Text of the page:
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Bakhit, Muhammad A.S. (1972) The Ottoman Province of Damascus in the sixteenth century. PhD thesis. SOAS University of London. DOI:

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The Ottoman Province of Damascus in the 16th century comprised a number of liwa's (liwa' = sonjaq). This thesis deals mainly with the liwa' of Damascus as a case study. Other liwa's are mentioned in this connection in as much as they concern and clarify the general picture. Prescribed limitations prevent full discussion of others. The thesis is composed of seven chapters, each of which deals with certain aspects of the history of the province. The first chapter is concerned with local events prevailing between the Ottoman conquest 922/1516 and the suppression of al-Ghazali's rebellion in 927/1521. In the second chapter administrative divisions and demography of the liwa' during the first three quarters of the sixteenth century are defined. The study shows that the nahiya was the basic administrative unit and records periods of increase in the numbers of the population followed by sharp decline. The structure of Ottoman administration is the subject of chapters three to five. The first of them outlines the function of the governor as responsible for the maintenance of law and order and for the leadership of the military force whenever called upon. It emphasises his responsibility for the despatch and safe return of the pilgrimage caravan of Damascus. This was assisted by military units distributed throughout the province and housed in fortresses, augmented by the subsidiary forces of timar-holders. All these contingents assisted the Sultan in his wars with Porsia, in the Yaman and against Cyprus in addition to their use in the suppression of rebellions. The forces grouped themselves into factions. As they also engaged in trade and industry, the factions vied with each other to win the support of local chieftains. The administration of justice was the province of the Chief Judge and his deputies from the four madhhabs. They comprised some of the local population in addition to Ottoman personnel. There were several courts in Damascus and also one court functioned in each of the cities of Ba'alabakk, Bayrat and Sidon. Deputy judges were usually appointed to dispense justice in the countryside. The office of Mufti is also defined in this chapter. Chapter five chiefly deals with the office of Defterdar and taxation on various types of trade, land, trees, animals, etc. In chapters six and seven there is an attempt to describe the relationship between the Ottomans and the indigenous population. Four appendices and three relevant maps have been prepared and are appended.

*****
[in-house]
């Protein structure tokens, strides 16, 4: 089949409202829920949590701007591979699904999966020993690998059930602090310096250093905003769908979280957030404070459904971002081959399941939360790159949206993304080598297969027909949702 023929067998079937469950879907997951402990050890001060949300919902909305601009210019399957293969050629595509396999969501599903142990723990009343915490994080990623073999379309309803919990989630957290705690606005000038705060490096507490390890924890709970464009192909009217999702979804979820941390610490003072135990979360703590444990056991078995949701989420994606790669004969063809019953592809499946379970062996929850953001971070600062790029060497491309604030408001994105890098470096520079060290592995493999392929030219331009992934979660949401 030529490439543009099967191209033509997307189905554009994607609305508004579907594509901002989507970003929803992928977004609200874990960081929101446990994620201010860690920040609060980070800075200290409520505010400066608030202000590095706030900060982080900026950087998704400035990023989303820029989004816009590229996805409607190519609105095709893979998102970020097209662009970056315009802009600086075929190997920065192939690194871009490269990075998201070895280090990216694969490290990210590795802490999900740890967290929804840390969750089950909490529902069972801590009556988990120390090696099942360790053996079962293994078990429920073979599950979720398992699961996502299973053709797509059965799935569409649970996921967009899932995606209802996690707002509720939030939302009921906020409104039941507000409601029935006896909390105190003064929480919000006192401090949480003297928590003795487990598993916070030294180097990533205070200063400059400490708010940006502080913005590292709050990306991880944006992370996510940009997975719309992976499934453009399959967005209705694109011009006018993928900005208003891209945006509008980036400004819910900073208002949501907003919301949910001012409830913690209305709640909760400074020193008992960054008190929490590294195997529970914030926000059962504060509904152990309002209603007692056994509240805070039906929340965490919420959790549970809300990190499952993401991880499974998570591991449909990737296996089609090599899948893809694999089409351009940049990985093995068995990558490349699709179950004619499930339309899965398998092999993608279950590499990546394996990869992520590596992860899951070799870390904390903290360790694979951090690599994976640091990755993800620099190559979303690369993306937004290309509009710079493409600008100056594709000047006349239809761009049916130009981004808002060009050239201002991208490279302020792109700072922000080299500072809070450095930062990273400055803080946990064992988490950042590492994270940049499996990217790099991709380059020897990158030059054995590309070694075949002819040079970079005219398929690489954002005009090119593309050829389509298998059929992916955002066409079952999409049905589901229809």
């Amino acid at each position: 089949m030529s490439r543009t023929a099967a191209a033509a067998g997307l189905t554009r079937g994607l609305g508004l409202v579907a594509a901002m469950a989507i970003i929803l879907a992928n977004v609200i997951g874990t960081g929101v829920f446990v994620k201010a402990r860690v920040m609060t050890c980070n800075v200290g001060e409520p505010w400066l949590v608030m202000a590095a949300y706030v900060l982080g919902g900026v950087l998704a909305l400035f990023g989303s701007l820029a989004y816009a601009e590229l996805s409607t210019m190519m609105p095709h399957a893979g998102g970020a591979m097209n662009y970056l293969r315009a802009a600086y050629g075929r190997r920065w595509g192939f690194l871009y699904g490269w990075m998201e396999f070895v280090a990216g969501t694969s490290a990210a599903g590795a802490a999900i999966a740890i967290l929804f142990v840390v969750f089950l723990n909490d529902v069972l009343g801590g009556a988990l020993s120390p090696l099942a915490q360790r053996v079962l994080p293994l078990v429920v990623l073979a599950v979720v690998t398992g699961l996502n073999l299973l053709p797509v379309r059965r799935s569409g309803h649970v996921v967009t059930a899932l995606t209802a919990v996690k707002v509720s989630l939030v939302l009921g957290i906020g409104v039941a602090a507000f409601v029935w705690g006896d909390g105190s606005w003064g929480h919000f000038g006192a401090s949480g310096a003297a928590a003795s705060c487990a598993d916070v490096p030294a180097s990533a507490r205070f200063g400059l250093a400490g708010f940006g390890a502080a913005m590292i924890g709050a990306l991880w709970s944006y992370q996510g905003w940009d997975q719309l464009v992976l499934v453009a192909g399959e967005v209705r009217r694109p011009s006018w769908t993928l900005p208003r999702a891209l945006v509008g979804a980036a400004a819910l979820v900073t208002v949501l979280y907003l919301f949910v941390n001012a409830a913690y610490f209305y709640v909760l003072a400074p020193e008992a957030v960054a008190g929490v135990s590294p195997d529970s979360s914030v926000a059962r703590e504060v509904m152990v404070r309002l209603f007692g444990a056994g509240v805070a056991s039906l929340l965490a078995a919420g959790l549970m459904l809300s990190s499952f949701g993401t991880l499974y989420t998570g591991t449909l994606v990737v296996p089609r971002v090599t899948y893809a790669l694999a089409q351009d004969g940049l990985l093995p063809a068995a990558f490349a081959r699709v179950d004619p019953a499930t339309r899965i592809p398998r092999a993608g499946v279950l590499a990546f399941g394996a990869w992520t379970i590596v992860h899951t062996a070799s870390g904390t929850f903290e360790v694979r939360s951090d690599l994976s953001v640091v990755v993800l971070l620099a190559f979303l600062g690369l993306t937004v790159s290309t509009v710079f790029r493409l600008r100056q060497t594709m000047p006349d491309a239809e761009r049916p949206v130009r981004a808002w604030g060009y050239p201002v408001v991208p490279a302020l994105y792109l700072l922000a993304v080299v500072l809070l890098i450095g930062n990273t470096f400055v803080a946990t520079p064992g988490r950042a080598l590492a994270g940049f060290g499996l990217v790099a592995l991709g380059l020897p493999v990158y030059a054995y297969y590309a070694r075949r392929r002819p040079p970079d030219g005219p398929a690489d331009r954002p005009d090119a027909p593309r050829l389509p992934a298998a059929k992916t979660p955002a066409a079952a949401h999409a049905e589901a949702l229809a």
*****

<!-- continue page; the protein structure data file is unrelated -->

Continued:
Item Type: Theses (PhD)
SOAS Departments & Centres: SOAS Research Theses > Proquest
DOI (Digital Object Identifier):
Date Deposited: 16 Oct 2018 15:15

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